The coronavirus pandemic is expected to have a long-term impact on working arrangements, with many employees working remotely for the foreseeable future.
As a result, employers need to consider tax implications for employee expenses and benefits. While there are currently no special concessions to the rules due to COVID-19, there are several factors to be aware of when employees are working from home.
If you provide living accommodation to employees, this can be treated as a taxable benefit, subject to exceptions stated below.
Job-related accommodation is subject to tax relief. This applies in cases where:
Living accommodation provided to employees in order for them to work at a temporary workplace can also qualify for tax relief. This broadly applies to secondments. To be eligible, the duration should be expected to last for a period of no more than 24 months. Any period of furlough will count as part of the relevant period, with the tax relief ceasing as soon as it is clear that the 24-month limit will be breached.
Payments made by employers to cover an employee’s living costs, such as rent and utility bills, is by default a taxable benefit or taxable as earnings.
However, if the employee can evidence the additional utility bills as a result of working from home, the difference can be reimbursed tax-free, if the employer wishes to action. If the employee does not keep detailed records, a flat amount of £6 a week (from 6 April 2020) can be reimbursed for additional household expenses as a non-taxable payment.
Home office equipment
If your employee needs to buy home office equipment to allow them to work from home, they will need to discuss this with you in advance. Any equipment provided to employees, such as laptops, tablets, computers, and office supplies, are non-taxable providing there is not significant private use (which is widely defined and should be considered beforehand).
Mobile phones and SIM cards
If an employer purchases a mobile phone and SIM card for an employee, this is non-taxable even without a restriction on private use. This is limited to one per employee and must be purchased in the company’s name.
Salary advances or loans
A salary advance or loan (used to help your employees at a time of hardship) counts as an employment-related loan. Loans provided with a value less than £10,000 in a tax year are non-taxable.
Reimbursements on business mileage on a company car should not be subject to a tax if they are paid up to the Advisory Fuel Rates (AFR). Reimbursements for business mileage on a private car are tax free up to the limits of 45p per mile for the first 10,000 miles per tax year and 25p per mile thereafter.
Fuel reimbursements for private mileage, even if this was for example volunteering during the COVID-19 pandemic, would be subject to income tax and national insurance.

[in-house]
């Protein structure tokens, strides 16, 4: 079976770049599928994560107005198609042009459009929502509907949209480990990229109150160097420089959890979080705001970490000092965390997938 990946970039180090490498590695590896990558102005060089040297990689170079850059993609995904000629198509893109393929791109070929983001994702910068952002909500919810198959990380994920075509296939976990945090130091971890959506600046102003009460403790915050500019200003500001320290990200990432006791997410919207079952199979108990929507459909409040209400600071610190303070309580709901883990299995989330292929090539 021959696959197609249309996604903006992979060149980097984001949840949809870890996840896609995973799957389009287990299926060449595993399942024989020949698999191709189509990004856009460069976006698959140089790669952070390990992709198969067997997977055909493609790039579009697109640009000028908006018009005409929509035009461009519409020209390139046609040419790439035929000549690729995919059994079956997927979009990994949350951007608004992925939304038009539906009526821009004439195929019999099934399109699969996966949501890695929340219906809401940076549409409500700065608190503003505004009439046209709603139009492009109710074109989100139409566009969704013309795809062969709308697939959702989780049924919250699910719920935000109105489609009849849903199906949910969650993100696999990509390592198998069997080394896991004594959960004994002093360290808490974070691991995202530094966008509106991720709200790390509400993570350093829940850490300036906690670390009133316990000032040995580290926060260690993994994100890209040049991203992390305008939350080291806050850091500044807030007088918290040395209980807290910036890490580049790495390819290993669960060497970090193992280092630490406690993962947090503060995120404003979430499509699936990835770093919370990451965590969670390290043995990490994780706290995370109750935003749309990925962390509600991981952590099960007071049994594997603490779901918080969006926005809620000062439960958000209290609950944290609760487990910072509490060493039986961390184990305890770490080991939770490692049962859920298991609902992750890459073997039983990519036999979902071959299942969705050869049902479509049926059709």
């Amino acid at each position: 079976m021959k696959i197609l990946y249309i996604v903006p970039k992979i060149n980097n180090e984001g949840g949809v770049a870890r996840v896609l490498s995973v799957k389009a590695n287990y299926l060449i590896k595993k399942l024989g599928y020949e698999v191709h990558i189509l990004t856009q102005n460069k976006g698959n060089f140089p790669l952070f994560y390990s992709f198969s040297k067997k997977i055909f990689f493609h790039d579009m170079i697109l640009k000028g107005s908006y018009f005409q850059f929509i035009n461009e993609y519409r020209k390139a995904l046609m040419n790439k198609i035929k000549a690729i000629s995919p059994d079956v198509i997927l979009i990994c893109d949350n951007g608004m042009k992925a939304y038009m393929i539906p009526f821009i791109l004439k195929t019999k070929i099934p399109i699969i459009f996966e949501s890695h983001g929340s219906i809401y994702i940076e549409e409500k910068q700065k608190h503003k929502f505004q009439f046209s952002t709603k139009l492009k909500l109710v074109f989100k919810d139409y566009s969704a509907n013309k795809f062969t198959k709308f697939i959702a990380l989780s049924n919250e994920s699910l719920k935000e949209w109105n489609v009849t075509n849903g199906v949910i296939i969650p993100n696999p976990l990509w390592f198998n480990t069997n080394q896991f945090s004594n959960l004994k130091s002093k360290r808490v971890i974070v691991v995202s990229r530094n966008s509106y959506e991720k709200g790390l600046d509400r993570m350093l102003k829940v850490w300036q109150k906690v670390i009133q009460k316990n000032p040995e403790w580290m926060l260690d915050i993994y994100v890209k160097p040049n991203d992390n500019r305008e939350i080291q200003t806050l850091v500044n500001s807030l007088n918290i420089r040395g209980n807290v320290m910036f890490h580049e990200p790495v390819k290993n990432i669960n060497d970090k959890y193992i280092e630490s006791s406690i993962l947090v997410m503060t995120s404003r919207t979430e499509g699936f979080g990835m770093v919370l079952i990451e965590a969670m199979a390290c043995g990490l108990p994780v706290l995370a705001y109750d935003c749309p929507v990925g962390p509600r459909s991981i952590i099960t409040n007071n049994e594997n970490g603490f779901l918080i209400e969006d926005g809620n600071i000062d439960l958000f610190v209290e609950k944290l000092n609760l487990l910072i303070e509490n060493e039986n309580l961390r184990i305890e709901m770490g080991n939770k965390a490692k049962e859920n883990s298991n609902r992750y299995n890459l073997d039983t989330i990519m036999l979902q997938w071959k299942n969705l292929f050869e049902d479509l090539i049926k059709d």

Refunds on ordinary transport costs are considered to be a benefit, because journeys between an employee’s workplace and home are private journeys. There are some exceptions (such as late working). Although these tend to be quite specific, they may include some costs of reimbursing travel costs where car-sharing arrangements are stopped due to COVID-19.
Company cars provided to employees will be considered to remain taxable benefits even if the employee is on furlough and/or is instructed not to use the car.
If payments are to be treated as a taxable benefit
The payment will be subject to income tax and Class 1A National Insurance, as long as the payment is invoiced and settled by the employer, and providing the assets are not cash convertible. Reporting can be made on a P11D form or a PAYE Settlement Agreement (PSA) depending if the employer wishes to settle the employee’s tax liability.
If benefits are cash convertible
For cash convertible benefits, such as a reimbursement for private fuel (above the AFR), PAYE will need to be applied through the monthly payroll submission.
If the payment is a qualifying expense and is not reimbursed by the employer
The employee can claim tax relief for these purchases on their tax return or a P87 form. Any reimbursements for business expenses are not reportable.
If a salary sacrifice arrangement is amended or created between an employer and employee because of coronavirus, you must ensure the changes are reflected in the terms and conditions of the employment. The rules on salary sacrifice are unchanged due to COVID-19.
If you are looking to recover VAT on home office equipment purchased for employees (e.g. desks, chairs, laptops) this needs to be looked at on a case-by-case basis, as this can be tricky.
Before any VAT recovery is considered, you need to ensure there is sufficient evidence of the VAT incurred. If you wish to claim all or some of the VAT, and the cost is in excess of £250, a proper VAT invoice should be issued by the supplier and be in the employer’s name.
VAT recovery will also depend on the item in question and its intended use. The following questions should be considered:
The rules differ if a business owner incurs the cost (i.e. a partner or sole proprietor), where VAT may be recoverable in full.
Our Tax Department has extensive experience in supporting businesses with their employment tax queries. If you are looking for assistance, please contact David Portman (firstname.lastname@example.org) or Phil Moss (email@example.com).
Similarly our VAT Director, Jaspal Dhillon (JaspalDhillon@lubbockfine.co.uk) is well-placed to assist with any VAT issues.